We Are What We Build
"The culture of building," Davis writes, "is the coordinated system of knowledge, rules, procedures, and habits that surrounds the building process in a given place or time."
To explain how such building cultures work, Davis takes us on a tour of four cultures: the medieval city, Renaissance Florence, 1760s London, and New York in the 1890s. He also shows how the ways of design and building carry over from culture to culture, through centuries, and how they mutate.
One way he does this is to focus on the roles of the trades, such as architects, carpenters, developers, masons, and surveyors (to name a few), and how they work with each other. This begins to reveal our own situation in the early 21st Century — our building culture.
The book is structured in three parts. The first, "Buildings as Cultural Products," explores how our buildings grow from the culture that produces them, and how they express the values of the larger culture.
The second part, "Rules and Knowledge About Buildings," is a broad discussion, filled with lots of examples and detail, about how the building culture operates. And the third, "Transforming Modern Building Cultures," is Davis's critique of our own building culture, its shortcomings, and how we might change it for the better.
The middle section is the meat of the book. Anyone interested in the day-to-day world of how our buildings are designed, constructed, regulated, paid for, and inhabited will find it fascinating.
Davis looks at the exchange between the building culture and the culture at large; the institutions that we create; how knowledge is shared (or not); the flow of money in the building culture; how contracts shape the building culture; the influence of codes and standards; and the role of craft in the culture and how it is either promoted or frustrated.
In explaining building culture, Davis's motive is to show how our own building culture falls short, how it thwarts the meaningful creation of place, and how design and building professionals become disconnected from the people who ultimately inhabit their creations.
In the last section, Davis gives us concrete examples of our building culture's seeds of change—architects, builders, developers, and teachers who are showing a new way to what Davis describes as a healthier building culture.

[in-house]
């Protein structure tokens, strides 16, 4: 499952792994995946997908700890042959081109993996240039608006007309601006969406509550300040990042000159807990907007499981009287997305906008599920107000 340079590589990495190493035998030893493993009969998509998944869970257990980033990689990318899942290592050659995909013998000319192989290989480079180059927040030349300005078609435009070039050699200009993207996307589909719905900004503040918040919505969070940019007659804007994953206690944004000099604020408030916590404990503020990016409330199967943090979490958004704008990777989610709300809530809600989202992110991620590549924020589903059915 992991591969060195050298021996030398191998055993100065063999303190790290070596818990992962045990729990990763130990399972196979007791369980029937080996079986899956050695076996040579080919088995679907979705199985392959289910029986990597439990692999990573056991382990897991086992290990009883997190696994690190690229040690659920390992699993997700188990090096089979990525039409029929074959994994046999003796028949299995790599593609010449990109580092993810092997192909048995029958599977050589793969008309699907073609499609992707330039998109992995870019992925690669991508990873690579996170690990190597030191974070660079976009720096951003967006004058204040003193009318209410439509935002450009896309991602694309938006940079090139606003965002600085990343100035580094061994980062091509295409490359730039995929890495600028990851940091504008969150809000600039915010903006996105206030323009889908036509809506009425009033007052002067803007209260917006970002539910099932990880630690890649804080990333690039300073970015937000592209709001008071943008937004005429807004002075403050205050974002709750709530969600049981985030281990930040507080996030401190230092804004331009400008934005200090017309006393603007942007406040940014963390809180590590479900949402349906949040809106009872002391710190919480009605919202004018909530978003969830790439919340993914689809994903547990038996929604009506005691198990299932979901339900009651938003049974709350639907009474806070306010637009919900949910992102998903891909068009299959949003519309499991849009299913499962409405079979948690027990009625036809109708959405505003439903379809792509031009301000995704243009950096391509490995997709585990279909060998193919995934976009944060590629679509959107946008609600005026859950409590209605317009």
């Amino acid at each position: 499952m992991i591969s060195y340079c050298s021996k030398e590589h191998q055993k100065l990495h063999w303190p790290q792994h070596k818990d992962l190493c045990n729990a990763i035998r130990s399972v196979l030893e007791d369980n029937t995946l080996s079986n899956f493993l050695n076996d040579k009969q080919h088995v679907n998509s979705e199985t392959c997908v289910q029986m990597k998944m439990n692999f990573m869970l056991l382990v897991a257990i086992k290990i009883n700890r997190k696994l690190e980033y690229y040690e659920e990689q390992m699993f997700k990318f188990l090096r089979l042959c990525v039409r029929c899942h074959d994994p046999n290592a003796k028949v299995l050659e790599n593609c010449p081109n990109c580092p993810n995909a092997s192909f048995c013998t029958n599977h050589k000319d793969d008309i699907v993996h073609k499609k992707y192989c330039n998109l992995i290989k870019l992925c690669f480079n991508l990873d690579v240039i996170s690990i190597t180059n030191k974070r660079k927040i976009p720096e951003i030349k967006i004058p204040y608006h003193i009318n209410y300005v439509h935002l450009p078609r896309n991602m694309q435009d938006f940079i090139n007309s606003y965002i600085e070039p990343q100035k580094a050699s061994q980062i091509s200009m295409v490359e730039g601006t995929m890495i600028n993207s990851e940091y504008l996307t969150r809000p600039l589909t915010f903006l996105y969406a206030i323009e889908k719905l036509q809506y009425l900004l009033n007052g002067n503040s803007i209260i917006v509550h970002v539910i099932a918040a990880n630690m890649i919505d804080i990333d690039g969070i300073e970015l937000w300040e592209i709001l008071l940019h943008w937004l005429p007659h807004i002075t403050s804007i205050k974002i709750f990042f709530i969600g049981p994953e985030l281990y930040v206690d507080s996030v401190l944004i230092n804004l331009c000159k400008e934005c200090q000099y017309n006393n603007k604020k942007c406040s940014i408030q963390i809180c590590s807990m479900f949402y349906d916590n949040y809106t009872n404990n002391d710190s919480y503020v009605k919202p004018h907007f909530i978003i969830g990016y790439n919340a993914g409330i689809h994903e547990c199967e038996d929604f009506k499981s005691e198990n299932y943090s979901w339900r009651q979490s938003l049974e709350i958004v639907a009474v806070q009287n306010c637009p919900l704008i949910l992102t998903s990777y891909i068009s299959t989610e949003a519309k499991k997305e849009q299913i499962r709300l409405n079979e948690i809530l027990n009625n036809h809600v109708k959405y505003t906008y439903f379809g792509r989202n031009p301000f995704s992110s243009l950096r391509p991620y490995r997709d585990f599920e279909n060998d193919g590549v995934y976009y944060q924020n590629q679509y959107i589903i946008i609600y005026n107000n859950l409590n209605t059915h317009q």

I think the most important lesson of The Culture of Building is that the built world we design and construct is the product of human choice. It is not the inevitable outcome of some large machine that we have no control over. As architects, designers, builders, and clients, we have the ability to change the built world and how it operates.
Of course, the larger culture must support such change—but that, too, is a product of people. Howard Davis reminds us, the next time we look around at our built world and are not happy with what we see, that we can change it. His book gives us an idea of how to do that.
Michael J. Crosbie is a contributing editor to ArchitectureWeek and an associate at Steven Winter Associates, Inc. in Norwalk, Connecticut.
The last beam, at the conclusion of steel framing of a building to house a university law school, 1998.
Photo: Howard Davis
The actual contemporary client-architect-contractor relationship, which prevents people who are directly involved with the building from communicating with each other.
Image: John Paull
Architecture studio at the University of Oregon, the first American school to reject the Beaux Arts system, around 1920.
Photo: Special collections, UO Library
Forming roof vaults in Mexicali project, 1976.
Photo: Howard Davis
The central square of the Eishin School looking back toward the main entrance gate.
Photo: Hajo Neis
Classroom at the Eishin School (Christopher Alexander, architect, with Hajo Neis, Ingrid King, Gary Black, Artemis Anninou, Eleni Coromuli, and others).
Photo: Hajo Neis
Click on thumbnail images
to view full-size pictures.